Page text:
Apollo 11 Vs iPhone

apollo 11 vs iphone

Modern smartphones boast vastly greater computing power than Apollo computers, yet it would be unfair to compare them directly, like comparing F-35 fighter jets with World War 2 Spitfires and Hurricanes.

The Apollo computer excelled at one task very effectively. Additionally, it was virtually crashproof compared to smartphones which can occasionally freeze.

How Did They Get There?

First moon landing required eight years, 10 practice missions and many people, plus US taxpayer spending of about PS150bn today in today’s currency – not bad for something President Kennedy famously described as being “one small step for man and one giant leap for mankind”.

That extraordinary step forward was enabled by a combination of technologies. Most famously, this included the rocket that brought Neil Armstrong and Buzz Aldrin from Earth to the Moon – taking two and a half days, they spent less than four hours there!

Apollo Guidance Computer (AGC), was an incredibly pivotal technology. The AGC controlled all aspects of the mission from launch to landing and back again using its 15-bit CPU with plated wire cores to provide radiation hardened operation; different display modes and alphabet; astronauts fed commands through punch cards into it – yet this incredible machine still achieved incredible feats despite its limited resources.

To land Eagle on the Moon, AGC used its descent engine. This changed their orbit from circular to an elliptical one, moving closer towards lunar surface and leading them toward Sea of Tranquility. Computer simulations proved that landing could still proceed smoothly.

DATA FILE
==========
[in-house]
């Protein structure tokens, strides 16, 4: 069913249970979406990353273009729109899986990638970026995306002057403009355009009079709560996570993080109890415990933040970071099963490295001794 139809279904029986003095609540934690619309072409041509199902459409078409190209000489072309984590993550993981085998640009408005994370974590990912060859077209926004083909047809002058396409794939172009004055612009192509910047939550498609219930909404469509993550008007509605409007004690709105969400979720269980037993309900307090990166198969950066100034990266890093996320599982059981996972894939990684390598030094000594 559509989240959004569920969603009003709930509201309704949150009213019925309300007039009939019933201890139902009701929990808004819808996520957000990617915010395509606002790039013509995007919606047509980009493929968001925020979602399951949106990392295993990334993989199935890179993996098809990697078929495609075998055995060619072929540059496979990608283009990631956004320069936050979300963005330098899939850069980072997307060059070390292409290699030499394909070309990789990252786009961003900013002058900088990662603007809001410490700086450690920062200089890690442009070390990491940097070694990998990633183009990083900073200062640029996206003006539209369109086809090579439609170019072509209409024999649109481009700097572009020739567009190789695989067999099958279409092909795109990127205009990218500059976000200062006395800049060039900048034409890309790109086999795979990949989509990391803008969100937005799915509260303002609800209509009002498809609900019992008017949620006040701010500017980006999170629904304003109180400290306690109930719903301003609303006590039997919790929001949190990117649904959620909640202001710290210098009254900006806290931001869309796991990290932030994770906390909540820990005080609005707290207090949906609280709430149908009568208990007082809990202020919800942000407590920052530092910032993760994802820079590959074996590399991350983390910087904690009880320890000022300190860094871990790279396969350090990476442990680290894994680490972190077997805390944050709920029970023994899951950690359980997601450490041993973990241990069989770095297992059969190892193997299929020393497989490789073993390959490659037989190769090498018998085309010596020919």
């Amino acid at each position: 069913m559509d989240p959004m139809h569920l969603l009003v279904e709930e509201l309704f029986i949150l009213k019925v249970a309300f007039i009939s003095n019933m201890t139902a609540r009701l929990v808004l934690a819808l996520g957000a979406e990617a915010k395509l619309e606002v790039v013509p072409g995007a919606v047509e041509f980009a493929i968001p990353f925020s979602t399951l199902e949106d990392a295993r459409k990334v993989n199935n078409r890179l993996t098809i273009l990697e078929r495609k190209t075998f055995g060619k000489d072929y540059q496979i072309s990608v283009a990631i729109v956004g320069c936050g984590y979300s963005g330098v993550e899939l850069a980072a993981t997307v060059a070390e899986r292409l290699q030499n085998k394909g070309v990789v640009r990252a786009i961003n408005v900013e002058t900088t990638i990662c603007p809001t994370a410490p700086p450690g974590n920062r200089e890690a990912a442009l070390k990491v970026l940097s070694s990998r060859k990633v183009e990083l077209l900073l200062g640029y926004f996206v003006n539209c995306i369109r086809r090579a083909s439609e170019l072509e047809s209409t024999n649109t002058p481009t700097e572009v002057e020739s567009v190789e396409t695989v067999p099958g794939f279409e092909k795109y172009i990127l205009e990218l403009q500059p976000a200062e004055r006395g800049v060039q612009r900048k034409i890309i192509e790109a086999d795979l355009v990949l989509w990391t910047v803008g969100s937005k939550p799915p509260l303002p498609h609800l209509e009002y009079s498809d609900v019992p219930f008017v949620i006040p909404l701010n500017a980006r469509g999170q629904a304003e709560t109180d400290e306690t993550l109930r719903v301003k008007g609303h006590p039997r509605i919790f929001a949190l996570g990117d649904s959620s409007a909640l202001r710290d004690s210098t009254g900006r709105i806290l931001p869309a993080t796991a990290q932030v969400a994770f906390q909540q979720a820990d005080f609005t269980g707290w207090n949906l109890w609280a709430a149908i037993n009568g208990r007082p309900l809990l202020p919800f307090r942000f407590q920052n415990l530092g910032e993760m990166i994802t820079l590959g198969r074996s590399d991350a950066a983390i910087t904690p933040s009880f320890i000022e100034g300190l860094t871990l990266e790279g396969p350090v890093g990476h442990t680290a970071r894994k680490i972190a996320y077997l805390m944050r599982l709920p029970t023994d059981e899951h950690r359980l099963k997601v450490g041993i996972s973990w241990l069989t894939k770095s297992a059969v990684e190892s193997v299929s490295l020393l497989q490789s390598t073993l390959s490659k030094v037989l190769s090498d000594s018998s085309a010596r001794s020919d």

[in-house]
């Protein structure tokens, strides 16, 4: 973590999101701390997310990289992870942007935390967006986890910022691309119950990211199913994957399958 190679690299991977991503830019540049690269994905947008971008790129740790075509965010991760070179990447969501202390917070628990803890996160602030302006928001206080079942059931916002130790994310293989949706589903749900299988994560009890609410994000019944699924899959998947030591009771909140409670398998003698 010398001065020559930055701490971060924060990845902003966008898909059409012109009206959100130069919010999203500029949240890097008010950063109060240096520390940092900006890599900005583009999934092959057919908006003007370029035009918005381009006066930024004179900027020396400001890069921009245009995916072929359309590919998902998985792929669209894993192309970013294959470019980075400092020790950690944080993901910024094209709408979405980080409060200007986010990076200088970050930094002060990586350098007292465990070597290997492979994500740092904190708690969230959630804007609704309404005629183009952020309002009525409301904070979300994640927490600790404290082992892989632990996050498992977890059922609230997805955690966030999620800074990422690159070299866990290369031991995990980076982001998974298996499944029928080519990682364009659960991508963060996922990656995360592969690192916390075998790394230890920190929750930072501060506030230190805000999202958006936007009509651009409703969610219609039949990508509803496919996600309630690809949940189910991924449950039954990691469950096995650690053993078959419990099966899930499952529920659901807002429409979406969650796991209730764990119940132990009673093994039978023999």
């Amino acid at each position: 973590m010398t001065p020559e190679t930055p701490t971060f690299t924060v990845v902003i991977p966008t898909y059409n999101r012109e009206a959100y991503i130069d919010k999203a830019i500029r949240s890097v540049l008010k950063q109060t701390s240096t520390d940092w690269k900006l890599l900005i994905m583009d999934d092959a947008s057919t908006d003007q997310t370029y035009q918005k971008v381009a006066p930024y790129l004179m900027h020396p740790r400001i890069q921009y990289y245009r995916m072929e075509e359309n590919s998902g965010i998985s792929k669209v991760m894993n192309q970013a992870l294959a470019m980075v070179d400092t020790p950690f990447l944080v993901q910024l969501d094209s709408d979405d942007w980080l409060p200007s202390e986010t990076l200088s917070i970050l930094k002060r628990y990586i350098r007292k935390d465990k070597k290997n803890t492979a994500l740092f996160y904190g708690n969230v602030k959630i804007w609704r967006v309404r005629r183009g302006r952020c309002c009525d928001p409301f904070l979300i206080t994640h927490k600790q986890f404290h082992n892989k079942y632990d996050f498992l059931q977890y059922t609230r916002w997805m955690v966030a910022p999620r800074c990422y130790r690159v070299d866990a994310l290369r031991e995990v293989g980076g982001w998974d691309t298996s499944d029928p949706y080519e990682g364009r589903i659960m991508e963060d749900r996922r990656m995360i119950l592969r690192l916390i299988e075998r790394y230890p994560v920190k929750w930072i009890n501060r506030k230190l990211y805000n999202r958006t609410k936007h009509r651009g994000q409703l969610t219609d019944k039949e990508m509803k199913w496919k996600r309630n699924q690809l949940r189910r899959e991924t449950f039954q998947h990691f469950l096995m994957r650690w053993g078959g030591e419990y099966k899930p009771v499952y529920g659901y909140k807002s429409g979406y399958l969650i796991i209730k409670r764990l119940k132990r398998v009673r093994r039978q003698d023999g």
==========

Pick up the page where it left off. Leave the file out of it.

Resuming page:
As they neared their landing site, Armstrong and Aldrin set up several scientific experiments. Additionally, they collected soil and rock samples as well as took photographs before returning to the LM for their return trip back home.

At first, many believed an iPhone had more computing power than an Apollo Ground Control computer (AGC), but today a 512GB iPhone would boast over seven million times as much RAM and ROM (read/write) memory as its Apollo-era equivalent. If converted to wattage units, a modern smartphone is about 100 billion times more powerful.

The Apollo Guidance Computer (AGC)

Astronauts needed a way to navigate from Earth to the moon and back, and this task fell to something called an Apollo Guidance Computer or AGC.

AGC was an incredible feat of technology at its time, successfully navigating space, freeing itself from Earth’s gravitational pull and landing on the Moon. As the first digital general-purpose interactive portable computer ever constructed, without it this mission would likely have failed.

The AGC was an engineering masterpiece, but it had its drawbacks. For example, its CPU ran at just 0.043 MHz — meaning that it ran around 120 million times slower than Apple’s most advanced smartphone.

To keep its system operational, the AGC required some creative solutions in order to avoid “crashing.” For instance, its system was programmed to allocate energy and attention based on each program’s importance – this helped astronauts focus their energies on prioritizing tasks during emergencies and save precious time when using less important programs.